The underlying ideas of the Web can be traced as far back as 1980, when Tim Berners-Lee built ENQUIRE (referring to Enquire Within Upon Everything, a book he recalled from his youth). While it was rather different from the Web we use today, it contained many of the same core ideas (and even some of the ideas of Berners-Lee's next project after the WWW, the Semantic Web).

In March 1989, Tim Berners-Lee wrote Information Management: A Proposal, which referenced ENQUIRE and described a more elaborate information management system. With help from Robert Cailliau, he published a more formal proposal for the World Wide Web in 1990.

A NeXTcube was used by Berners-Lee as the world's first web server and also to write the first web browser, WorldWideWeb in 1990.

By Christmas 1990, Berners-Lee had built all the tools necessary for a working Web [3]: the WorldWideWeb (which was a Web editor as well), the first Web server and the first Web pages which described the project itself.

On August 6, 1991, he posted a short summary of the World Wide Web project on the alt.hypertext newsgroup. This date also marked the debut of the Web as a publicly available service on the Internet. The crucial underlying concept of hypertext originated with older projects from the 1960s, such as Ted Nelson's Project Xanadu and Douglas Engelbart's oN-Line System (NLS). Both Nelson and Engelbart were in turn inspired by Vannevar Bush's microfilm-based "memex," which was described in the 1945 essay "As We May Think".

Berners-Lee's breakthrough was to marry hypertext to the Internet. In his book Weaving The Web, he explains that he had repeatedly suggested that a marriage between the two technologies was possible to members of both technical communities, but when no one took up his invitation, he finally tackled the project himself. In the process, he developed a system of globally unique identifiers for resources on the Web and elsewhere: the Uniform Resource Identifier.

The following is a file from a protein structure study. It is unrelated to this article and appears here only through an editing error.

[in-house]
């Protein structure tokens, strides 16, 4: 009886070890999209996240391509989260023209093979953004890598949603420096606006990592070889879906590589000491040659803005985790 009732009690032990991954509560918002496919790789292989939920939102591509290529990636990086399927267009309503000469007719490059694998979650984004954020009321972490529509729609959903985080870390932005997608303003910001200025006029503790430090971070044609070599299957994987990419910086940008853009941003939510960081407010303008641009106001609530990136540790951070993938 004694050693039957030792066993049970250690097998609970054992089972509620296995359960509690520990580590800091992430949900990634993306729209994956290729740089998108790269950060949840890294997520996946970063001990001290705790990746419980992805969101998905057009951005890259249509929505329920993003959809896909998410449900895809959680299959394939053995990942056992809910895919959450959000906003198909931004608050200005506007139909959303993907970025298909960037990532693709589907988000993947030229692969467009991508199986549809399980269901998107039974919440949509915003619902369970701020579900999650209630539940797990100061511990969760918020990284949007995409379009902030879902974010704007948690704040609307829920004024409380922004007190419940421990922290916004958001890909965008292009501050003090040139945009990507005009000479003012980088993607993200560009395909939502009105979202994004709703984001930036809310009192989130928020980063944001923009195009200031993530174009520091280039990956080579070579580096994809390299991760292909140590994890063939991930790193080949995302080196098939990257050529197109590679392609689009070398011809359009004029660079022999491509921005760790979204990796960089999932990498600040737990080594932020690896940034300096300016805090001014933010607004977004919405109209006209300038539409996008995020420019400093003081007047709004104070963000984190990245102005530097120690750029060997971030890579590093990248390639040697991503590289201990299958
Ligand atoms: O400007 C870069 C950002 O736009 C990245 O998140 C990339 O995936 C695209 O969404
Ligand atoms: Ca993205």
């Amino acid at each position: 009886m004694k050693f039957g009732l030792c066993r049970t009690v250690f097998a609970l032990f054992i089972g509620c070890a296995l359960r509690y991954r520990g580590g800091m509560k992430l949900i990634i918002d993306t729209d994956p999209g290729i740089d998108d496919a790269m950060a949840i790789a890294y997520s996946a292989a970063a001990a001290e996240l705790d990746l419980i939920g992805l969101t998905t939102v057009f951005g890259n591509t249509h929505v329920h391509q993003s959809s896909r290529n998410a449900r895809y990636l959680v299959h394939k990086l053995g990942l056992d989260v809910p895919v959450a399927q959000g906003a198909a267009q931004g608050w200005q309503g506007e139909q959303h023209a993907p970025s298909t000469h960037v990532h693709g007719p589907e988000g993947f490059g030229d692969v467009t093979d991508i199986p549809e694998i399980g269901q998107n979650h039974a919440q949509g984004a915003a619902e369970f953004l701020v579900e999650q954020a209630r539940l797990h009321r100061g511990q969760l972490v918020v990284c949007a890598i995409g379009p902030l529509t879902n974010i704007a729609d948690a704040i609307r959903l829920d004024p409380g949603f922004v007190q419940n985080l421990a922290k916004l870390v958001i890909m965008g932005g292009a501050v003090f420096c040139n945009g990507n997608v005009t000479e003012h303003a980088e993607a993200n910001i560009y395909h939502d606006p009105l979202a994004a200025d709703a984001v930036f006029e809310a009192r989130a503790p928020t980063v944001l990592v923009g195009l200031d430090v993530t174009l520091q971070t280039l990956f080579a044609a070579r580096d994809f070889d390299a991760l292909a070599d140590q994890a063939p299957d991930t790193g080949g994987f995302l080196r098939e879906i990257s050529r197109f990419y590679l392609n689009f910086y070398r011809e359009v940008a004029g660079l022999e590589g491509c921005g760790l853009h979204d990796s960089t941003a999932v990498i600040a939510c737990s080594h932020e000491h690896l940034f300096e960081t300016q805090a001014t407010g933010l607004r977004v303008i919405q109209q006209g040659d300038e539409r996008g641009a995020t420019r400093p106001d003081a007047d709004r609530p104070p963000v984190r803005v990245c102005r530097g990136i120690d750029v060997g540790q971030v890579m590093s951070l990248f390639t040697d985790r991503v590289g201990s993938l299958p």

The World Wide Web had a number of differences from other hypertext systems that were then available:

  • The WWW required only unidirectional links rather than bidirectional ones. This made it possible for someone to link to another resource without action by the owner of that resource. It also significantly reduced the difficulty of implementing Web servers and browsers (in comparison to earlier systems), but in turn presented the chronic problem of broken links.
  • Unlike certain applications, such as HyperCard, the World Wide Web was non-proprietary, making it possible to develop servers and clients independently and to add extensions without licensing restrictions.

On April 30, 1993, CERN announced that the World Wide Web would be free to anyone, with no fees due. Coming two months after the announcement that Gopher was no longer free to use, this produced a rapid shift away from gopher and towards the Web.

An early popular web browser was ViolaWWW which was based upon HyperCard. The World Wide Web, however, only gained critical mass with the 1993 release of the graphical Mosaic by the National Center for Supercomputing Applications developed by Marc Andreessen. Prior to the release of Mosaic, graphics were not commonly mixed with text in Web pages and its popularity was less than older protocols in use over the Internet, such as Gopher protocol and Wide area information server. Mosaic's graphical user interface allowed the Web to become by far the most popular Internet protocol.

Web standardsEdit

At its core, the Web is made up of three standards:

  • the Uniform Resource Identifier (URI), also know as URL or Universal Resource Locater, which is a universal system for referencing resources on the Web, such as Web pages;
  • the HyperText Transfer Protocol (HTTP), which specifies how the browser and server communicate with each other; and
  • the HyperText Markup Language (HTML), used to define the structure and content of hypertext documents.

Sir Tim Berners-Lee now heads the World Wide Web Consortium (W3C), which develops and maintains these and other standards that enable computers on the Web to effectively store and communicate different forms of information.

Sociological implicationsEdit